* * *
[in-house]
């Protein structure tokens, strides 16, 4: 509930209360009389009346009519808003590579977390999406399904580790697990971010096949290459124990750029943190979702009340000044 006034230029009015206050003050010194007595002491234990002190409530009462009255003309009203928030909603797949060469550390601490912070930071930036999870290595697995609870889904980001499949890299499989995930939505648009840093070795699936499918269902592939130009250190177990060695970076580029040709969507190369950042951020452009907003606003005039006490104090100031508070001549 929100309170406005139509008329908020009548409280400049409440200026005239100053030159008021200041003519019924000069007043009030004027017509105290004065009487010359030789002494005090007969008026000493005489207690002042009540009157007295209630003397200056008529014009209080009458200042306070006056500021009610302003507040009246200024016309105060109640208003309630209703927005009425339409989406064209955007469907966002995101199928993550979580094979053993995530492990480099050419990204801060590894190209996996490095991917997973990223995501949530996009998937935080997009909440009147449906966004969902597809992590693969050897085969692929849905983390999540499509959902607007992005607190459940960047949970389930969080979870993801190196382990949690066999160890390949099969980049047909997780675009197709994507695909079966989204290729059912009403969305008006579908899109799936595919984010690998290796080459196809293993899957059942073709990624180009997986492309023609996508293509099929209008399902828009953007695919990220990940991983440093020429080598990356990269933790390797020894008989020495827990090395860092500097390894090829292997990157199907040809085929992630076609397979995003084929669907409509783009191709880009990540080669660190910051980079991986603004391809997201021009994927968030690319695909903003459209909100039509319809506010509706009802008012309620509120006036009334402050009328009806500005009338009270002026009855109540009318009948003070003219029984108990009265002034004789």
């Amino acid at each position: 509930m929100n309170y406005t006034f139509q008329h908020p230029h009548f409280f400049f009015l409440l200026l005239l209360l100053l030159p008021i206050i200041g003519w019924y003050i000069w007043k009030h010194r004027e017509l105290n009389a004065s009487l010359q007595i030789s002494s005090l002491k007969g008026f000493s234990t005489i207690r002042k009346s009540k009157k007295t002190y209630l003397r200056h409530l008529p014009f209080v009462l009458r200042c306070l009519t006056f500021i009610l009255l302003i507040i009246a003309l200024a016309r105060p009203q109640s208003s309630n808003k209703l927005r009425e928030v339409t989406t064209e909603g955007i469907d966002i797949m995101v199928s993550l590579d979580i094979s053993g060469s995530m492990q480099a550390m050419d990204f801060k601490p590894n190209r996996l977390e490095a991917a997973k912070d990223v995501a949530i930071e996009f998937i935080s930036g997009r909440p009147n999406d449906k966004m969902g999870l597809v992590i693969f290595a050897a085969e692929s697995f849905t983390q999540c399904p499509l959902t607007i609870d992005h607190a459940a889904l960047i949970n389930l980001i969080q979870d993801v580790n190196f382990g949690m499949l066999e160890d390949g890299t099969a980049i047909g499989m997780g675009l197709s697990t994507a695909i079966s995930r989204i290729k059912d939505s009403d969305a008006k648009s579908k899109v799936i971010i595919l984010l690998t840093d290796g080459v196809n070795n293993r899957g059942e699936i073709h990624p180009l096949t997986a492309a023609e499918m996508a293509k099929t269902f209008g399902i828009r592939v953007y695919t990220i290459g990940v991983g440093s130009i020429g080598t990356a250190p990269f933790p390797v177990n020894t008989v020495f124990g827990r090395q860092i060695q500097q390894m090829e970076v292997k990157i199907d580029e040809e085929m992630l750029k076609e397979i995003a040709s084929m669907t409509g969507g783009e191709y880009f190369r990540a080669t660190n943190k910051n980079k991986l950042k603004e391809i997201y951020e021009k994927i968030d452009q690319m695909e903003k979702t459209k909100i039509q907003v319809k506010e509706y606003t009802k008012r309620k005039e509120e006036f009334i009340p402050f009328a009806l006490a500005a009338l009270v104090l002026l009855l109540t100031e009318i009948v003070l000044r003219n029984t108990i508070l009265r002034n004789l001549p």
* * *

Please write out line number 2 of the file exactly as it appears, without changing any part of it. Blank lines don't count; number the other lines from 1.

């Protein structure tokens, strides 16, 4: 509930209360009389009346009519808003590579977390999406399904580790697990971010096949290459124990750029943190979702009340000044 006034230029009015206050003050010194007595002491234990002190409530009462009255003309009203928030909603797949060469550390601490912070930071930036999870290595697995609870889904980001499949890299499989995930939505648009840093070795699936499918269902592939130009250190177990060695970076580029040709969507190369950042951020452009907003606003005039006490104090100031508070001549 929100309170406005139509008329908020009548409280400049409440200026005239100053030159008021200041003519019924000069007043009030004027017509105290004065009487010359030789002494005090007969008026000493005489207690002042009540009157007295209630003397200056008529014009209080009458200042306070006056500021009610302003507040009246200024016309105060109640208003309630209703927005009425339409989406064209955007469907966002995101199928993550979580094979053993995530492990480099050419990204801060590894190209996996490095991917997973990223995501949530996009998937935080997009909440009147449906966004969902597809992590693969050897085969692929849905983390999540499509959902607007992005607190459940960047949970389930969080979870993801190196382990949690066999160890390949099969980049047909997780675009197709994507695909079966989204290729059912009403969305008006579908899109799936595919984010690998290796080459196809293993899957059942073709990624180009997986492309023609996508293509099929209008399902828009953007695919990220990940991983440093020429080598990356990269933790390797020894008989020495827990090395860092500097390894090829292997990157199907040809085929992630076609397979995003084929669907409509783009191709880009990540080669660190910051980079991986603004391809997201021009994927968030690319695909903003459209909100039509319809506010509706009802008012309620509120006036009334402050009328009806500005009338009270002026009855109540009318009948003070003219029984108990009265002034004789």